• 6. Zahringer,  2011                                                                                                      FSLR  apply for and secure permits to build power plants. Therefore these strategic partnerships andagreements represent First Solar’s ability to overcome those barriers and enter the Chinesemarket. Over the past year First Solar has solidified two advantageous partnerships in China, onewith Guangdong Nuclear and the second with China Power International New Energy. In 2009 First Solar announced it is partnering with the Chinese government in a plan toinstall 2 GW of solar power in Inner Mongolia. The project had been delayed because of the timeit was taking to get government permits. However, in a press release on January 5, 2011 FirstSolar and Guangdong Nuclear announced the signing of a memorandum of understanding tocollaborate on the development of Phase 1 of the Inner Mongolia project. Under the terms of theagreement the two companies will work together to execute the 30 MW AC first-phasedemonstration project. CGN SEDC will be the majority project owner and operator, meaning thecompany will perform all engineering, procurement and construction for the project. First Solarwill supply advanced thin-film solar PV modules for the project and will also provide operationsand management advisory services. (First Solar, 2011; Burkitt, 2011) As of May 2011, First Solar and China Power International New Energy (CPINE) signedan international cooperation framework agreement. Under the terms of the agreement the twocompanies will collaborate on solar photovoltaic (PV) projects in China, the United States andother international markets (First Solar, 2011). The agreement benefits both that First Solar andCPINE. Under the terms of the agreement, First Solar and CPINE will initially explorecollaboration on solar PV projects in China and identify project investment opportunities forCPINE in the U.S. and other global solar markets. The agreement opens up many opportunitiesfor First Solar to establish its presence in China and leverage CPINE’s role as a leadingrenewable energy developer in China, including CPINE’s planned 2 GW of solar in China by2020 (First Solar, 2011).   5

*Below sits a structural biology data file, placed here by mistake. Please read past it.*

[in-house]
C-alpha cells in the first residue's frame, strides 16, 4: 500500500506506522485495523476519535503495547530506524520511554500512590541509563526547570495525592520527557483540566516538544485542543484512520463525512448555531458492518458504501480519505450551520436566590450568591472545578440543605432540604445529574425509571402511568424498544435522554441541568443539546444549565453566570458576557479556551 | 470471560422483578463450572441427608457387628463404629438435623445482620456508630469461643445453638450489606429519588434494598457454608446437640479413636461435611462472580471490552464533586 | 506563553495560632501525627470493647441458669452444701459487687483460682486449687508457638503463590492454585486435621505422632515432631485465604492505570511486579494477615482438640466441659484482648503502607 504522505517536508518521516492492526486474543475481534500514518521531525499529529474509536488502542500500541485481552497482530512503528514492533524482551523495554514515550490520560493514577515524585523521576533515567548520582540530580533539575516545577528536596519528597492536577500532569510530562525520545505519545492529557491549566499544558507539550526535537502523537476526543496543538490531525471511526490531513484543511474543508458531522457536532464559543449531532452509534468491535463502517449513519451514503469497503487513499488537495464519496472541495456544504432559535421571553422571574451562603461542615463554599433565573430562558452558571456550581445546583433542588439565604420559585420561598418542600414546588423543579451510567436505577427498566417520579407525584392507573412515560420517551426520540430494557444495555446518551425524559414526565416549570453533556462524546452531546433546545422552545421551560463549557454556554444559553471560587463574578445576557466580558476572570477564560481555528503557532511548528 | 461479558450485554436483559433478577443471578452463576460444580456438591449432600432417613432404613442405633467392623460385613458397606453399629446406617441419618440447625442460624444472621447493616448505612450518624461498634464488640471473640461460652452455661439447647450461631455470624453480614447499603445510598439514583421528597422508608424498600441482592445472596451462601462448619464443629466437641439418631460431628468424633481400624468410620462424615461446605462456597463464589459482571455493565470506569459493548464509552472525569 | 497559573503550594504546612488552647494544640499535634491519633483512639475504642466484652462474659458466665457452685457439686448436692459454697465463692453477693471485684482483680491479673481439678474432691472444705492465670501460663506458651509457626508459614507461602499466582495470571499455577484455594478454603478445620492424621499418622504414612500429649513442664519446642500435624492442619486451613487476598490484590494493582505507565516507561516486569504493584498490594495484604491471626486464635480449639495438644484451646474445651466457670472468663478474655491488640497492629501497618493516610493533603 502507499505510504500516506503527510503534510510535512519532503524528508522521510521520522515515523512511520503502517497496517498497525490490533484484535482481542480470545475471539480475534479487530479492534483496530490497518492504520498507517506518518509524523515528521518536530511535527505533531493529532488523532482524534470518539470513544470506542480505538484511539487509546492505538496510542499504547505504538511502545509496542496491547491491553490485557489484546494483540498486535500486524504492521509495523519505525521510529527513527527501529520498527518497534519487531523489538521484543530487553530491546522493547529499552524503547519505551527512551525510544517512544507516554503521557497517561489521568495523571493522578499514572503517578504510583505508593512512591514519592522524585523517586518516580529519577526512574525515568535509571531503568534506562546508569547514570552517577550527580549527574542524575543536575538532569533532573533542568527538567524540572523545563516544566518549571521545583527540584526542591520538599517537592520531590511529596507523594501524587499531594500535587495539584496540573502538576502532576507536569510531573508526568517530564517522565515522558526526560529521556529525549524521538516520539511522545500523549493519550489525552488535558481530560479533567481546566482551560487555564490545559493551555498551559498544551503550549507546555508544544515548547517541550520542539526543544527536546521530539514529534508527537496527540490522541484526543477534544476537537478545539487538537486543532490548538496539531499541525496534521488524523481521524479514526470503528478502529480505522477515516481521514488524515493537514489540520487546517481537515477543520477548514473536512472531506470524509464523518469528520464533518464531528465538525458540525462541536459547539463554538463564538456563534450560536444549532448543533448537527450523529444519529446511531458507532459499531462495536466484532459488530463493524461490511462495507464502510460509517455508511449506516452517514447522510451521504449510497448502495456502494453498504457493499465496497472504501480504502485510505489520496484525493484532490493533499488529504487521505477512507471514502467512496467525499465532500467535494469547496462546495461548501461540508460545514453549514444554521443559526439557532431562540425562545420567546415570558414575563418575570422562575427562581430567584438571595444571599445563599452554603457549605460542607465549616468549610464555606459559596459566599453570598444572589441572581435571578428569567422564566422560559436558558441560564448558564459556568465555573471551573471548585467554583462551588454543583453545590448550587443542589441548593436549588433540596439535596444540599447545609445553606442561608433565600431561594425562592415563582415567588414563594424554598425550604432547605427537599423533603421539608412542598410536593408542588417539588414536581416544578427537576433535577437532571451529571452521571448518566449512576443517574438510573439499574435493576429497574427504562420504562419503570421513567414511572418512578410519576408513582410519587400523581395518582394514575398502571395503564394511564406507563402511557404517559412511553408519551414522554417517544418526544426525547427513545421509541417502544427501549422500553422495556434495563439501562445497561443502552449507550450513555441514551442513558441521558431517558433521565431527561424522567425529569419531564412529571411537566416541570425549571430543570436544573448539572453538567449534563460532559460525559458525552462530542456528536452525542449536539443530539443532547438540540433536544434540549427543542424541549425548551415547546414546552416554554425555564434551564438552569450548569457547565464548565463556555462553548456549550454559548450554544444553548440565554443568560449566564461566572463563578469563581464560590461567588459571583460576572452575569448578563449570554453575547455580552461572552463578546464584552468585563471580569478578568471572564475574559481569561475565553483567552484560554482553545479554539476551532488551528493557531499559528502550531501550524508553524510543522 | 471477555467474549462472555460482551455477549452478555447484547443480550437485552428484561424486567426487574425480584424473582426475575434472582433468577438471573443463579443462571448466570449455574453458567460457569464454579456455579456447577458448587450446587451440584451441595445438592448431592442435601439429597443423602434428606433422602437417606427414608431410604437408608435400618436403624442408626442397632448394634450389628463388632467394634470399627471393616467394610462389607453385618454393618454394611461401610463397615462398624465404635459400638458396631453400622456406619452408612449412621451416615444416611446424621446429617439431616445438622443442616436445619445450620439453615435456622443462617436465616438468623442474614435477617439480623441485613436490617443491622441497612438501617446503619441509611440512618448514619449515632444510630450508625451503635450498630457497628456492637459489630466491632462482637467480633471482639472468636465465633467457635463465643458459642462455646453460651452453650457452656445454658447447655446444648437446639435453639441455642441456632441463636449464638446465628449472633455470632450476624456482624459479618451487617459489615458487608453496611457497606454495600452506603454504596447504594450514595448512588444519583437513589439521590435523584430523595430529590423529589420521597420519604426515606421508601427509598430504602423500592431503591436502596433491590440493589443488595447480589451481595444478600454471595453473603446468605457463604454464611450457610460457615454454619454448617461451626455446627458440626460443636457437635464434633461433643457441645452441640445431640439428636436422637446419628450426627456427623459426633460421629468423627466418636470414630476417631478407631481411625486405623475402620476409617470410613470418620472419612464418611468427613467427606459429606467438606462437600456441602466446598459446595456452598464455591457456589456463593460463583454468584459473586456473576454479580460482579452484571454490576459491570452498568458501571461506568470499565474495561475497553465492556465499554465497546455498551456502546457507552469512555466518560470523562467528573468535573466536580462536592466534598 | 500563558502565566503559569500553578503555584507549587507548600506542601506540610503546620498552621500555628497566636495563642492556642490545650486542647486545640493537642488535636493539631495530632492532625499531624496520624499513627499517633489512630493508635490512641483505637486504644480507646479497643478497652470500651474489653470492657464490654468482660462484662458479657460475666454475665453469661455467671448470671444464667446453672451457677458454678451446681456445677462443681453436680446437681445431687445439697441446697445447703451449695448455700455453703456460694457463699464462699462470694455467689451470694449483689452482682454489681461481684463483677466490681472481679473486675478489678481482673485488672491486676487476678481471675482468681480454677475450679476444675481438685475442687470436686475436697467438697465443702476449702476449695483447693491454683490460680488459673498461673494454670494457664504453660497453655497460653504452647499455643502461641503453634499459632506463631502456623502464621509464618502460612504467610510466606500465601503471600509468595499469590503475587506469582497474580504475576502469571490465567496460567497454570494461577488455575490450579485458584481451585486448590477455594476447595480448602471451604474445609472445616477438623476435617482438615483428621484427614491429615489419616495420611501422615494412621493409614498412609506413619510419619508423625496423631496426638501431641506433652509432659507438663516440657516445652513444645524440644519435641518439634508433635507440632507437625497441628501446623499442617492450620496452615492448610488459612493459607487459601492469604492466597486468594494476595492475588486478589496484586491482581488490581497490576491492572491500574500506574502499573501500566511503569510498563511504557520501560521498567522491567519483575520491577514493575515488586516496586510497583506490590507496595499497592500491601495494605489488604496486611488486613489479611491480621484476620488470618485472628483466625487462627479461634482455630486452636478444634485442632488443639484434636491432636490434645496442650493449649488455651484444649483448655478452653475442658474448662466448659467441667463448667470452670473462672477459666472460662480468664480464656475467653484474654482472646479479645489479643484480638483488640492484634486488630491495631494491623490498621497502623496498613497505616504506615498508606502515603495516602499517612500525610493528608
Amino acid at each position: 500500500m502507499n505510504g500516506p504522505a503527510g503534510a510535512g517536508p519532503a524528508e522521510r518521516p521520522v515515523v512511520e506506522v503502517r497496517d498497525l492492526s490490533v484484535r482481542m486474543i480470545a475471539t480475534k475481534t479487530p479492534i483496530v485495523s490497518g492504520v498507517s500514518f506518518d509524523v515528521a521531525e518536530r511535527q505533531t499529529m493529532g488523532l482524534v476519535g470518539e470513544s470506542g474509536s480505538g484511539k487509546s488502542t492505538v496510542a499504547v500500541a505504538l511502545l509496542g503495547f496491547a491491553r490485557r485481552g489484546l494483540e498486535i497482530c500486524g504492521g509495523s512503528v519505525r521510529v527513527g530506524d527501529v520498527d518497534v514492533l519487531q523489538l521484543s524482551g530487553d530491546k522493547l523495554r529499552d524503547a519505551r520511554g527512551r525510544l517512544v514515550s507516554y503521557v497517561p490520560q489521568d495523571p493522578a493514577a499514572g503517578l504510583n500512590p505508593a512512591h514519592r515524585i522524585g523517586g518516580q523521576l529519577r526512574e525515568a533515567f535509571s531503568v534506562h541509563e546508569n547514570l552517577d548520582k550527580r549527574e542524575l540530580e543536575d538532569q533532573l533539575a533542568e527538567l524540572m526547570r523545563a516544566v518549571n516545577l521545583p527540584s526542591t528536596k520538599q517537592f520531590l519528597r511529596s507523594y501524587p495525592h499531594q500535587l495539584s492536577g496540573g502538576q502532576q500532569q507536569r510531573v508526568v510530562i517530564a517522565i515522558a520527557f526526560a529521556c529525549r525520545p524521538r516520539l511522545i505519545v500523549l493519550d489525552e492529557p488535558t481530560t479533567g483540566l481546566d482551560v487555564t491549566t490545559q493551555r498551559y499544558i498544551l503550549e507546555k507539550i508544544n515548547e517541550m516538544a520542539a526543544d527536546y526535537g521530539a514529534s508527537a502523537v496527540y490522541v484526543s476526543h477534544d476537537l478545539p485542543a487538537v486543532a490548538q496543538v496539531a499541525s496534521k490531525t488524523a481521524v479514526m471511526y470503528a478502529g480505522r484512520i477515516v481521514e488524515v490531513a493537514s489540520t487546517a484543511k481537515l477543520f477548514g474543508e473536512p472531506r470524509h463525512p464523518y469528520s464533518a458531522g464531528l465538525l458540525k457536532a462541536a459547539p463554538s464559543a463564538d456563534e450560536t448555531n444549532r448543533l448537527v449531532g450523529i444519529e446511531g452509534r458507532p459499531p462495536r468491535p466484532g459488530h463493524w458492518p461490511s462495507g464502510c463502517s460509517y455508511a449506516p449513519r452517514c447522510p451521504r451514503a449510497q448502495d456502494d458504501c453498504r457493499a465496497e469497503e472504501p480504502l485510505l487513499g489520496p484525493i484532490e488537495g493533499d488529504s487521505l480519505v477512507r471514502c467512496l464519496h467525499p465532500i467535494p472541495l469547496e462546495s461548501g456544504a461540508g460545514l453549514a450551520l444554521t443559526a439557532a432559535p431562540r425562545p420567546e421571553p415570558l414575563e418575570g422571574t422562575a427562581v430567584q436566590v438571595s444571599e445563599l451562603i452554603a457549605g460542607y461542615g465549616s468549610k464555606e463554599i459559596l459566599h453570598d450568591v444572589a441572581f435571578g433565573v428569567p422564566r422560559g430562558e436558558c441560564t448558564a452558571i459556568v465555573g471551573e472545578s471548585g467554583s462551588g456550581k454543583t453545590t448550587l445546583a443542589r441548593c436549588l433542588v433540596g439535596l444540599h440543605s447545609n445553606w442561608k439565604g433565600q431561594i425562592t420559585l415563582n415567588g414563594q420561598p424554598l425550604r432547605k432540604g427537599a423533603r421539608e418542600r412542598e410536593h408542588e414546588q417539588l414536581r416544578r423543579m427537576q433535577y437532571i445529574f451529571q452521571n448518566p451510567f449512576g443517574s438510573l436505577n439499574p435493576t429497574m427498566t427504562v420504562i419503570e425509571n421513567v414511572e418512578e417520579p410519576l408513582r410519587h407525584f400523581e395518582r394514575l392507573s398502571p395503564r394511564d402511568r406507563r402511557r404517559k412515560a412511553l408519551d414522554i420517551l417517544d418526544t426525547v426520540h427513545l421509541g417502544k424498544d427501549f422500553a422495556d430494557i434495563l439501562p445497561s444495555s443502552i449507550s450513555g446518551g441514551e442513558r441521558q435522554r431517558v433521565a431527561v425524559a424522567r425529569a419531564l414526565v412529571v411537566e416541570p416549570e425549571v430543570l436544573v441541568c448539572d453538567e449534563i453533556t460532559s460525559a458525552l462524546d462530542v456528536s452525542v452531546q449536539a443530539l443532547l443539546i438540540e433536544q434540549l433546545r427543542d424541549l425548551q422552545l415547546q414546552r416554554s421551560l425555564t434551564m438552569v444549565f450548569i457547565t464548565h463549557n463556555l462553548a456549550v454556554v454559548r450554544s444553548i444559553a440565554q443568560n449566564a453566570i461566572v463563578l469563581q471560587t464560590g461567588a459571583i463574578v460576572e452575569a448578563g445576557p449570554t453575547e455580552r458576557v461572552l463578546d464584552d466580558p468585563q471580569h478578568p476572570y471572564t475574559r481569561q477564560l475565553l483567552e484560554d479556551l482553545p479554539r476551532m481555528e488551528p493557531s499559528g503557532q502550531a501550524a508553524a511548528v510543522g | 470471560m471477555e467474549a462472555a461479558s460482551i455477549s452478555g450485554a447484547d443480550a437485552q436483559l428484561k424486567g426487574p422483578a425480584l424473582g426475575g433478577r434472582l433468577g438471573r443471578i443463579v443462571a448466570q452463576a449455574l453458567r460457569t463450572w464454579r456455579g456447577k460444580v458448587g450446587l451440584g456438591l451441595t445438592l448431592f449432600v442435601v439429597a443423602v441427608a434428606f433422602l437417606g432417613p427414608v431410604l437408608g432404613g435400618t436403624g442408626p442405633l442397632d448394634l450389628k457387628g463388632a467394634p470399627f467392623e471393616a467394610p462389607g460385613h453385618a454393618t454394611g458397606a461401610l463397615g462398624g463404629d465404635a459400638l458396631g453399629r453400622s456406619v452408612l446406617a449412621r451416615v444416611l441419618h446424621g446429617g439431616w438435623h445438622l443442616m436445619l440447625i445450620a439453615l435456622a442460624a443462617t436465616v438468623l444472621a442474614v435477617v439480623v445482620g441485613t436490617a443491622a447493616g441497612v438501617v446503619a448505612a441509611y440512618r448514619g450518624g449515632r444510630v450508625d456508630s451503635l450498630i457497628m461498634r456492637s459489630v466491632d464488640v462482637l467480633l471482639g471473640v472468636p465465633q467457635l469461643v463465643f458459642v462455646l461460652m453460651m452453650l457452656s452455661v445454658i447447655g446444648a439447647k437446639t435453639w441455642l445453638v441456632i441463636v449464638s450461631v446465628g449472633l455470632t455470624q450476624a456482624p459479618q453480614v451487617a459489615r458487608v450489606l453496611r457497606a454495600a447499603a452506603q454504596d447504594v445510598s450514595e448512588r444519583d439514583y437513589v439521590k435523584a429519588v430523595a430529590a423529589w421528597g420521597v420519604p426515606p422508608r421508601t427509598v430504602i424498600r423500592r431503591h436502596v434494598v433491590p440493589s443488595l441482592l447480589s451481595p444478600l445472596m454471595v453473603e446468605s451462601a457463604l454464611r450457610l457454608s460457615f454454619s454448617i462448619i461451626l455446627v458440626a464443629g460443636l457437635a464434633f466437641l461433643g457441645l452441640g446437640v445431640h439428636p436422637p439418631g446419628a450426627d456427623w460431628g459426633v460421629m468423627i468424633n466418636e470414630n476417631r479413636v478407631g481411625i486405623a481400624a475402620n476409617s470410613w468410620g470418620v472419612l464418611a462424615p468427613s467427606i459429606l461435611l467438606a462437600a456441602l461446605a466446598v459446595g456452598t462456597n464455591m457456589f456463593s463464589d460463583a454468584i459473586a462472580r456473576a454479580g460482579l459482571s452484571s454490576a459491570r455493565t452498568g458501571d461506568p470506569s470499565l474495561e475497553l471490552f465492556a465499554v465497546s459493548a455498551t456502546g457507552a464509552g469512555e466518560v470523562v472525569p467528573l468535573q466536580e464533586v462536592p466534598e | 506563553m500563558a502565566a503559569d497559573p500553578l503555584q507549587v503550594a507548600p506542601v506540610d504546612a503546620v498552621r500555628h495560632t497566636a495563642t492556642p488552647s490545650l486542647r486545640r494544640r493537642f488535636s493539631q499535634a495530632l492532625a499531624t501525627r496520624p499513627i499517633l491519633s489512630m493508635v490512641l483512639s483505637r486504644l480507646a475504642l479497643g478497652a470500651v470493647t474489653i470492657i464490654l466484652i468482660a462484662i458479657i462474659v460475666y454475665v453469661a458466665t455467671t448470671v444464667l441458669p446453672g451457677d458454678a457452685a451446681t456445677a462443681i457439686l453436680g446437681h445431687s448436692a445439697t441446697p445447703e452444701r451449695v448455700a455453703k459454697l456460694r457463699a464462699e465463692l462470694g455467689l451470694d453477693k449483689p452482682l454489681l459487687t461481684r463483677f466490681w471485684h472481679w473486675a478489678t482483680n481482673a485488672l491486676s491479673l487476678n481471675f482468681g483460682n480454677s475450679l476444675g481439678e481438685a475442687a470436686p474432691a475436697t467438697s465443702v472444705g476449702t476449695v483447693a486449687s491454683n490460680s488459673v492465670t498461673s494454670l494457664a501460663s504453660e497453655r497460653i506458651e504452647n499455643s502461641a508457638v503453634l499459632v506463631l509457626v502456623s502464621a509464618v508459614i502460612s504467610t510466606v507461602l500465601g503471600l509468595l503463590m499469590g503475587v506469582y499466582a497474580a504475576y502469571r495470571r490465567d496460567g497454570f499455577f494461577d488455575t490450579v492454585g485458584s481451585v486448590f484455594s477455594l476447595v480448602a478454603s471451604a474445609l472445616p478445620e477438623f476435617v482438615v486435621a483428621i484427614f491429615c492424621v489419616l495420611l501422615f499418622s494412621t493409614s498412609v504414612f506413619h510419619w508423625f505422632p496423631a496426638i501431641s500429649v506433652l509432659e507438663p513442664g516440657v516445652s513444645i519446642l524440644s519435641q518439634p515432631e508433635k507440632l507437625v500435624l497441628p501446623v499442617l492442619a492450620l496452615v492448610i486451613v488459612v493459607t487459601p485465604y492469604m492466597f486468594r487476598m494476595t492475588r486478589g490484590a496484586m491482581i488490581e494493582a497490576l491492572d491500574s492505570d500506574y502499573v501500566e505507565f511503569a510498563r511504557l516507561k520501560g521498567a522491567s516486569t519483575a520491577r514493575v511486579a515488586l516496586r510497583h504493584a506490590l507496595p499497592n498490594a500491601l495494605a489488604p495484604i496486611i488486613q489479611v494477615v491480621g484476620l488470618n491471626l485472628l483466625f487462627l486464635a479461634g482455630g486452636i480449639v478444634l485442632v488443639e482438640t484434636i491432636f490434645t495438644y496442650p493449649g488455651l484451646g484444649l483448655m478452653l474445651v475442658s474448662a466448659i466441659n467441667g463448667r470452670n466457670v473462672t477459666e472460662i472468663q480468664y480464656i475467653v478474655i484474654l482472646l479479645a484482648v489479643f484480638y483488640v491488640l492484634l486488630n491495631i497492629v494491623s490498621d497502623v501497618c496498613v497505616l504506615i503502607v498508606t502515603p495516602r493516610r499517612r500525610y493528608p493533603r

• 7. Zahringer,  2011                                                                                                      FSLR  2.2 Operations ExpansionIn addition to focusing on market diversification Fist Solar is also focused on increasingproduction and expanding capacity which will both drive the firm’s growth and reduce costs.(Burkitt, 2010) First Solar is focused on expanding operations beyond the production of solarpanels into the design, construction and operation of solar installations and is achieving its goalto expand into power-plant development via expansion of existing plants, development of newmanufacturing plants, and acquisitions. First Solar’s recent capacity additions in 2010 included eight lines at its Kulim, Malaysiafacility, four lines in Frankfurt an der Oder, Germany, two lines in Blanquefort, France and anexpansion of its Perrysburg, Ohio, manufacturing plant. In addition to these recent expansions,First Solar is currently building two new four-line manufacturing plants in the United States andVietnam to be completed in 2012. (First Solar, 2010) These two new manufacturing plants willboost the companys annual manufacturing capacity by nearly 500 MW. In sum these two newplants along with the other recent expansions will nearly double production capacity from 1.4GW in 2010 to more than 2.7 GW in 2012 (Kho, 2010). In the 4th Quarter earnings call RobGilette, First Solar CEO shared with analysts that "These expansions provide proximity togrowing demand while supporting our roadmap to drive down the cost of clean, sustainable solarelectricity."2.2.1 Mergers & Acquisitions First Solar’s recent acquisitions include RayTracker Inc., OptiSolar Inc., and NextLightRenewable Power. (Reuters, 2010) On January 7, 2011 First Solar acquired RayTracker, Inc., atracking technology and photovoltaic (PV) balance-of-systems firm, which brings expertise insolar technology innovation, reliability engineering, advanced PV system modeling, softwareengineering, product development and high-volume manufacturing to First Solar. (First Solar,2010)   6